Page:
One might think that since we can take detailed images of galaxies millions of light years away, there’s no way something as significant a moon could exist within our solar system without our knowledge, but not only are there moons we don’t know of yet, but they are being found by amateur astronomers.
In the equivalent of putting the 80th star on a flag of Jupiter, hobbyist Kai Ly officially submitted evidence of an 80th moon of Jupiter, a hitherto unlocated heavenly body of red rock.
Currently awaiting a common name, the moon is believed to be a piece of a very large comet absorbed by Jupiter’s gargantuan gravitational field, rather than a shard of the planet itself.
This isn’t the only moon, believe it or not, which Ly has discovered. Indeed, using data from a detailed survey of the Jupiter space in 2003 from the Canada-France-Hawai’i Observatory, Ly found four moons just last year, and parsed the fifth from the same data as a “summer hobby before… school”.
“I’m proud to say that this is the first planetary moon discovered by an amateur astronomer,” wrote Ly in a message to the astronomy community. “Other than that, there really isn’t anything remarkable about this Jovian moon—it’s just a typical member of the retrograde Carme group.”
Discovered in 1938, the Carme group is a group of “Jovian moons” (Moons of Jupiter) that all came from a single large comet or other kind of debris. The largest moon in the group, carrying 99% of its total mass, is named Carme, but is just 14 miles in diameter. The clip below demonstrates the “miniscularity” of the new moon.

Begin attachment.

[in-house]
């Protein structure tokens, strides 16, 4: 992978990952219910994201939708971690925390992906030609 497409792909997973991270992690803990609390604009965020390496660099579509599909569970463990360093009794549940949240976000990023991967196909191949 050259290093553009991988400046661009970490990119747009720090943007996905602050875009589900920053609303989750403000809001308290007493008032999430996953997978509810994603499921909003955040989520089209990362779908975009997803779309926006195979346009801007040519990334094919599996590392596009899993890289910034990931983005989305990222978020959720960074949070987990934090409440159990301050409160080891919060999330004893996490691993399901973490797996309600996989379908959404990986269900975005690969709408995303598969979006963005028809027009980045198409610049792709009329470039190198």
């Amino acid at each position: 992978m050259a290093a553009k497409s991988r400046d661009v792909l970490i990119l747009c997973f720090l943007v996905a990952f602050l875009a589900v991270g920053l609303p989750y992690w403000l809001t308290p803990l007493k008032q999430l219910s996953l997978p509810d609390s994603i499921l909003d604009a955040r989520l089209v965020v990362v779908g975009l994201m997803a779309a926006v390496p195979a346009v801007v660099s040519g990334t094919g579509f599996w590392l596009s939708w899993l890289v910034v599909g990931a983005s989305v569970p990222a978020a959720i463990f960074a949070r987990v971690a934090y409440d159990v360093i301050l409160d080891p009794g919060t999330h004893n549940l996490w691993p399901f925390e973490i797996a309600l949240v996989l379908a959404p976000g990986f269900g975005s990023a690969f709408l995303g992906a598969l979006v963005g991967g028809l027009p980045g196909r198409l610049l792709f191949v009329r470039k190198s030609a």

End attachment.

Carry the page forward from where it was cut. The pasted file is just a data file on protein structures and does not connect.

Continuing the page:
The Carme group is notable for its dramatic elliptical orbit, but also because they orbit in the opposite direction to the planet itself, known as a retrograde. While the recently-discovered “EJc0061 = S/2003 J 24,” is the last of the known Jovian moons to be found, there could be more, even hundreds of yet undiscovered ones.
The Jovian moons are fascinating objects, which include entities like Io, which is the most volcanically active body in the solar system, while Ganymede, the largest of the Jovian moons, is the only moon in our solar system with a magnetic field, which gives it an aurora by the way.
The best periods for looking are when the Earth and Jupiter are skewered by the sun, allowing us to view it in full light.